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like to see. i am a little concerned that we have seeing that been seeing millennials being dominant in the workforce, picking up the lower wages that baby boomers have been responsible for, but we are not seeing growth in the manufacturing sector. that is an area where we know there is a huge skills gap, and many manufacturers are telling me they are putting money into training workers as opposed to bidding up, because there are no skilled out there that they have to -- that they can higher. >> that last point you made might be something to look forward to in the future as a good thing. thatabout the idea participation is falling? where is it falling and why? we saw in the mail per dissipation rate, it was uneven across different age groups. it is hard because we have the nonseasonally adjusted data, and this is the time of year when people are the loyalist -- lowest skilled labor workers will join the workforce.
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group high school degree saw a increase, but the only other one group was 45-50, and every other else one -- every in their had a decline labor force per dissipation rate. certainly, many people who voted for the president want to reengage that mail trump voter. we are seeing over time that people are starting to work part-time and said a full-time, and seeing the professional hires a still dominate. i think we will see a good professional higher in the month of june. we know this is the best year for new college grads in a decade, and they took a hit on the chin during the crisis and had to catch up, but they at least will finally be catching up and will show up in june. the real question for the fed is when will we have enough weight gain -- wage gains to support inflation or inflation of any sort, and that is where the question will lie in the next meeting, not the june meeting but the next one. >> and let a call another
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economist. jp morgan's michael for lee says is part ge -- the fed of the cyclical growth of the economy. the evidence generally suggests that the labor market is tightening and the fed will continue to lean against that. --other words, rates are far higher as far as the eye can see, and winding down that major -- rate hike ine a june. they have already started talking about whether consensus is of 10 billion, -- $10 million, which should allow long-term rates to go up a little bit. should is the operative word. we are in uncharted waters again. the fed has never done this. they are walking on eggshells. there is a desire in the fed to get a roadmap in place as well before chair yellen stern expires-- yellen's term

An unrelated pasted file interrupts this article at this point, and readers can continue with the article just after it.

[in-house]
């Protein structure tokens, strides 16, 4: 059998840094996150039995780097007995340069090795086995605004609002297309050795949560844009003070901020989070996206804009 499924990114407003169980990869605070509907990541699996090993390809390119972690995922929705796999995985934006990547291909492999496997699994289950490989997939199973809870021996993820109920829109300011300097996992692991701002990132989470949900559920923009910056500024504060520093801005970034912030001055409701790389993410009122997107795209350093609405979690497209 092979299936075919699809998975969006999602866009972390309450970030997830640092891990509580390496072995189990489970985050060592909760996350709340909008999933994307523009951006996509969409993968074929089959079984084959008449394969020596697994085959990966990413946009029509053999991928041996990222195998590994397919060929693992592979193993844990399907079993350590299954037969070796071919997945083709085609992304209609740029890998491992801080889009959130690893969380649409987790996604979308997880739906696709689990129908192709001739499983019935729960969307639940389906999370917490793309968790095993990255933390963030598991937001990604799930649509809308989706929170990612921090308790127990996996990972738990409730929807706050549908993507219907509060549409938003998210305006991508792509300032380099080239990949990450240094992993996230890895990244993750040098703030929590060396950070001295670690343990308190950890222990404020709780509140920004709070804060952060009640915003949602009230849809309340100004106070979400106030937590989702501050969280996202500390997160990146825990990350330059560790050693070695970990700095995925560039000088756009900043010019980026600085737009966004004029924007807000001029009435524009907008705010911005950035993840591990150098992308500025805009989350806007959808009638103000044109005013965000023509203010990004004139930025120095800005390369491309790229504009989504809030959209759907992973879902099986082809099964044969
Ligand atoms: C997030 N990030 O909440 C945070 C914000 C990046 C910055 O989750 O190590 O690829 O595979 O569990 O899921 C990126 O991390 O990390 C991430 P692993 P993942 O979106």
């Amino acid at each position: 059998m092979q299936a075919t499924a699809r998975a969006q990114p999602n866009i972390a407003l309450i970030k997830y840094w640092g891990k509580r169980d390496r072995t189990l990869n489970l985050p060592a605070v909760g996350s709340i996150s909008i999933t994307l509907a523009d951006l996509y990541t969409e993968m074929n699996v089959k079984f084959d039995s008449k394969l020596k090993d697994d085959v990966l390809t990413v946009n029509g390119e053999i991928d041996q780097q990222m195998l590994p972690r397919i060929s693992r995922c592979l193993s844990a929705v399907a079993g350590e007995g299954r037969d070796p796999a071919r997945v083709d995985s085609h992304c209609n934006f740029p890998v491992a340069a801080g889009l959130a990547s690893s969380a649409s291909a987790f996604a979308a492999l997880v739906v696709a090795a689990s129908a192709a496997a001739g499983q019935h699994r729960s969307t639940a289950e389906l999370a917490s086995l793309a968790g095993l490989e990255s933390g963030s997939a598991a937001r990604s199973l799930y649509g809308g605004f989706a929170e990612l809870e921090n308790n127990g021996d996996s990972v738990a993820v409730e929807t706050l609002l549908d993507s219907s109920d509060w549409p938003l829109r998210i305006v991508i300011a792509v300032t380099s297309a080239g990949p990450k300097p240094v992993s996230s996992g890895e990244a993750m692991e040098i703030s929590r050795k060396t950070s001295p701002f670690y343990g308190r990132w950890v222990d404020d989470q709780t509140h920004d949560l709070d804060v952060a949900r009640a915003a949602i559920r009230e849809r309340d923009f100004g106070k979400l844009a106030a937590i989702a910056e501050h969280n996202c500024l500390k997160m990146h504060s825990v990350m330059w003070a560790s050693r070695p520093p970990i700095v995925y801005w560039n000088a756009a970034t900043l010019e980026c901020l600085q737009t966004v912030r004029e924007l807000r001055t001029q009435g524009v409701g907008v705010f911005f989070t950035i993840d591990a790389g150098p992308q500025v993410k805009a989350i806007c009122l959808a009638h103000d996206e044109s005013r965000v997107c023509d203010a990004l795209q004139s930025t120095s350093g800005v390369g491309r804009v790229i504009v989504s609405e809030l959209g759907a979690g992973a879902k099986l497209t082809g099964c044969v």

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in 2018. whether they get to that third rate hike, i think they will but it will not be september. i think it will have to wait until later in the year two -- year to do the other rate hike. and even though they are raising rates, rates have come down. 2.152%.0 year is that that might be a reaction to the jobs report, but does the 10-year stay there as well? >> i think it will rise a little bit, but the question is inflation. the main drag on inflation right now is the cellular-phone competitions, now getting unlimited data. you can only do that trick once, but it is lower the overall benchmark for inflation. it has a heavyweight in the consumer price index, and that is where the big movement was with cellular-phone prices, something we all have now and it does impact us. it cheaper data and a quality adjustment to how they measure ,hat lowered the inflation rate
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and it will be harder for the fed to get to its 2% target. and there is an idea that we had some symmetry on this target. it likes to go above 2%. we are talking down to back up below 4% unemployment rate there. >> what about what's administration may or may not do in terms of health care, everything from infrastructure, which might impact housing, inflation, shelter costs. and two, the idea of a fiscal stimulus in some way. do you see any of that happening? >> i think certainly the balloon that the market has put on this fiscal stimulus package has stated the idea of being able to carry out health care reform, tax reform, edinburgh infrastructure spending. it is not even in the budget and -- and not infrastructure that spending. it is not even in the budget, and there does not seem to be much consensus and there is a lot of noise in washington now,